1973

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Quite frequently, I wear a white t-shirt with the year 1973 plastered across the chest in dark blue font. When I take it off, I put it back on its hanger: on our living room wall. In late August, my wide-eyed roommates looked at each other—and all the blank walls—after we fully moved into our first apartment. We covered the walls in Mod-Podge style of any and all things “women.” A perk of being twenty-one is that you can get away with taping your favorite shirt to the wall and calling it art. And art it became. The wall—the shirt—became integral parts of my last year.

Mostly, people confuse the shirt as tour merchandise from an English indie pop band. “I think you’re thinking of the 1975. But hey—good band,” I lie—they’re mediocre—but in situations like this my default is to appease. I would usually let the mistake slide entirely, but this shirt deserves more than the gender roles that somewhere along the way I internalized. This shirt demands recognition, it settles for nothing less than unapologetic.

I’ve had the shirt since last April. I bought it for 35 dollars on prinkshop.com. The shirt highlights “1973” because this is the year of the Roe v. Wade Supreme Court decision. These are the facts and figures behind the shirt. And while they are important, these details, like any other historic event and capitalist product, are also in part problematic.  The act of buying a semi-expensive shirt that supports women’s rights is marketplace feminism; it is trendy, it is commodified, and it screams privilege. I attempted to justify this with the fact that Prinkshop makes all of its clothing in the United States and 30% of the shirt’s profits went to the National Institute for Reproductive Health, but nonetheless this may still make me a Bad Feminist.*

While Roe v. Wade was an important step in the right direction for reproductive justice, it by no means championed women’s rights. Although at different points in the decision it was highlighted that a woman has the right to choose, the Court made sure to emphasize that the primary right that was being reserved in this decision was that of the physician to practice freely. In claiming that the unconstitutionality lay in states’ attempts to block doctors from performing abortions, rather than states’ attempts to block women from having abortions, the Court shied away from the larger issue that is the right of women to be the sole controller of their own bodies.

Roe v. Wade is not the landmark case that it is commonly remembered as. But that is not to dismiss the case entirely. Even with this knowledge, I still feel comforted by the shirt against my chest. The shirt has become detached from its Supreme Court legacy as it has begun to pave its own. It has become a symbol of empowerment for me. The shirt came just days before I left for an immersive literature and hiking program in the New England woods. I thought there would be something romantic about wearing it as I climbed my first mountain. As I inched my way up Mount Major, I looked down to remember the bodies who had gone through more struggle than what my own was feeling in that moment. I came out of the woods to a world I was not ready to face. As the election drew closer, I pulled the shirt closer and closer. I wore the shirt as I went to the polls; without a bra, in high-waisted mom jeans. I waited in line with my best friend for two hours to cast our votes for what we hoped would be the first woman president. I made her take a picture of me with my 1973 paraphernalia and first “I voted” sticker. This photo pains me as I scroll by it in my camera roll, but something urges me to keep it. It hits me each time with a peculiar transcendental feeling that my future daughter may one day appreciate it. I wore it as I anxiously did homework that election night as the results moved closer and closer towards Donald Trump. And I was still in the shirt as I got back in my bed at 3am when the election was all but over. Although clothed, I felt quite naked. Maybe even nude. Raw. I FaceTimed my sister; to which on a screen, from 3,000 miles away I saw the same puffy eyes, red nose, and 1973 Prinkshop shirt. Seeing her face pop up on the screen, in that shirt, instantly sent my emotions to overload.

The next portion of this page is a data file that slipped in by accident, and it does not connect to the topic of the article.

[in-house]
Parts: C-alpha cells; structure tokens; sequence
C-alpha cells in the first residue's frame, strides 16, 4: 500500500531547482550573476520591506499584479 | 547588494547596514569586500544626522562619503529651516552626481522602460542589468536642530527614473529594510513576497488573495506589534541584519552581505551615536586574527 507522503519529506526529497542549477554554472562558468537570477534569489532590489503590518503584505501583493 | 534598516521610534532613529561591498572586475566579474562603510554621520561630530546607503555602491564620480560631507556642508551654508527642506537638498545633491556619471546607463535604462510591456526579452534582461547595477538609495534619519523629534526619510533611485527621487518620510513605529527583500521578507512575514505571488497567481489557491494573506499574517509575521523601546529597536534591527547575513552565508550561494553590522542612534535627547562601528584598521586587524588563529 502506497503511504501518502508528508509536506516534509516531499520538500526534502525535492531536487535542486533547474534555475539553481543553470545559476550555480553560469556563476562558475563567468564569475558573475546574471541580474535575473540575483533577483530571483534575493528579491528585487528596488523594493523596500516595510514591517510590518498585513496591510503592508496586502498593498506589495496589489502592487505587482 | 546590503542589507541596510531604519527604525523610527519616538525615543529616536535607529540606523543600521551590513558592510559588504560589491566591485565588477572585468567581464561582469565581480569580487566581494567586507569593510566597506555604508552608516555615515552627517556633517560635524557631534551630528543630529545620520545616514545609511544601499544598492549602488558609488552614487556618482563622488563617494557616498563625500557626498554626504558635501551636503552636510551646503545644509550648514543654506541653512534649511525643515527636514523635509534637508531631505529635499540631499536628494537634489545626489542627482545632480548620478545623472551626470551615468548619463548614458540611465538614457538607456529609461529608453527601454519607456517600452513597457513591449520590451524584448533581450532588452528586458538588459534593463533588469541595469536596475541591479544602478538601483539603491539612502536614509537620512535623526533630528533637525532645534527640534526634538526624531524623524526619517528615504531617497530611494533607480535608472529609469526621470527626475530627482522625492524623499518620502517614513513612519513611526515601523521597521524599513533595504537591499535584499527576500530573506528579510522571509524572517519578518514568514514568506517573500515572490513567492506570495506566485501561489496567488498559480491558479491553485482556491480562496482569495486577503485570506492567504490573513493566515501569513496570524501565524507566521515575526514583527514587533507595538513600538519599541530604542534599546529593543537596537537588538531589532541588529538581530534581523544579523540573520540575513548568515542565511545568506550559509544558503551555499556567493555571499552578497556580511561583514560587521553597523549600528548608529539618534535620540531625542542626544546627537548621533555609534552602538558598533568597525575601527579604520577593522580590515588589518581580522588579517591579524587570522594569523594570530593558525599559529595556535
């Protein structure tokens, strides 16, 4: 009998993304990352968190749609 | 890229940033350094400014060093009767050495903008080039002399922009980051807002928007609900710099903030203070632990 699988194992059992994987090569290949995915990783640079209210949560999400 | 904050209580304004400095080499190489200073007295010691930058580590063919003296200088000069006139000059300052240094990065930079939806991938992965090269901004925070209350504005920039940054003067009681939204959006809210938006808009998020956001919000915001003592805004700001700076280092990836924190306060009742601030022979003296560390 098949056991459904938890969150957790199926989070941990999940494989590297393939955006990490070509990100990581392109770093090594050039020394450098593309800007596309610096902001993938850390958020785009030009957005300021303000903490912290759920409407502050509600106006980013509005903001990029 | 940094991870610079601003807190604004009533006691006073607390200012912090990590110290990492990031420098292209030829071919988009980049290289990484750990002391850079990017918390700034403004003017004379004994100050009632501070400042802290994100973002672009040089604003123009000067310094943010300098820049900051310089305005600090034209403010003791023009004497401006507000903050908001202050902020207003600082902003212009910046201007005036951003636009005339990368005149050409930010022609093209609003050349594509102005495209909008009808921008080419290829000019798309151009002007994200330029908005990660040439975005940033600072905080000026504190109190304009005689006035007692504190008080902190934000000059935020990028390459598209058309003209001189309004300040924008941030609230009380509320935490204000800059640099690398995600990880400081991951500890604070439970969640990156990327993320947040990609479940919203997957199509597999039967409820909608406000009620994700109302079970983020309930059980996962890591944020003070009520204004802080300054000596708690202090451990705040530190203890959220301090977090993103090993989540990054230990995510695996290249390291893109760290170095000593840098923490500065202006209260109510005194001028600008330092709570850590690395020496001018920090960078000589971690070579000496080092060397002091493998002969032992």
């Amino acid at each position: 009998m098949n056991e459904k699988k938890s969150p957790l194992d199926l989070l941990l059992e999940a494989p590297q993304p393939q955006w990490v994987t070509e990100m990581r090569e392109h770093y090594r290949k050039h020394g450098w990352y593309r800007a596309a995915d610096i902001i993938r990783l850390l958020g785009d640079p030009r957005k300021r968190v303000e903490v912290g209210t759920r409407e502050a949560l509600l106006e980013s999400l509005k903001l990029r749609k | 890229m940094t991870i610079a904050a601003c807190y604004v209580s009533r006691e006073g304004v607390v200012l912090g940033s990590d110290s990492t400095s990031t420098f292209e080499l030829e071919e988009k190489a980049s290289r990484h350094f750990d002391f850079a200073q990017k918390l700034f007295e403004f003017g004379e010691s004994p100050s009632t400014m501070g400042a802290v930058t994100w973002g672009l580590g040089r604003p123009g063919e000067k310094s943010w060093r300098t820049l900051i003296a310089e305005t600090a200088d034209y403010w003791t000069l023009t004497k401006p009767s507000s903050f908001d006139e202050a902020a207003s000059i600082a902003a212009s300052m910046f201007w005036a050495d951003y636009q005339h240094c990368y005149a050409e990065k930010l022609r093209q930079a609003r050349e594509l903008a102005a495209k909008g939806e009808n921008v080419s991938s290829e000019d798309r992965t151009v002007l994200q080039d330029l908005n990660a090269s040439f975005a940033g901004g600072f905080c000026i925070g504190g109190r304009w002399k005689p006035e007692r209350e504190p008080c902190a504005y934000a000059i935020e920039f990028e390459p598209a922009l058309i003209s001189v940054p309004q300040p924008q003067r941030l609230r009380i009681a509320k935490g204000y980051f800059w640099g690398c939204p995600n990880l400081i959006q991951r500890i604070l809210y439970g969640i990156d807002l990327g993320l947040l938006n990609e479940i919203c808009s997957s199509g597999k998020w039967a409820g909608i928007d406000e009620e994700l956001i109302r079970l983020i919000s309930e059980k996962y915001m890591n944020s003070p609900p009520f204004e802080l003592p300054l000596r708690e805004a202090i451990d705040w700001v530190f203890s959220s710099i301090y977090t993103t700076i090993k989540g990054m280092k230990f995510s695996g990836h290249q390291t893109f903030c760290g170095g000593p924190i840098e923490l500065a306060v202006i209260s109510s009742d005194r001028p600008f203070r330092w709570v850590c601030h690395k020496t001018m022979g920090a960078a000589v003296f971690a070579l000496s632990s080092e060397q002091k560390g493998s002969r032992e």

In a way, the shirt feels haunted by this night. Instead of 1973, sometimes I see November 9th, 2016. I wear the shirt as the man running this country threatens to repeal Roe v. Wade, and I am forced to remember that the current political climate seeks to reverse this Supreme Court decision, not criticize its conservatism. I for the first time feel more connected to 1973. To the legacy that paved the way for me to not have to worry as intently about my reproductive rights. I wore the shirt at the Ann Arbor Women’s March and thought of the women who marched before me, who fought for 1973. I feel motivated to look towards the future and make 2018 a year that young women want to wear on their chests as they continue the fight towards equality.

This wouldn’t all fit on a shirt. And so for now, 1973 is enough. And maybe that is exactly the genius behind the shirt. To provoke questions, to force engagement, to open up points of criticism, and to provide a stark reminder that we are in desperate need of a new year to represent women’s rights.


*You can similarly find this book by Roxane Gay taped onto the wall right next to the 1973 shirt. I wish I was semi-kidding, but as the image above proves, I am not.


Natalie Brennan

Assistant Editor, What the F Magazine

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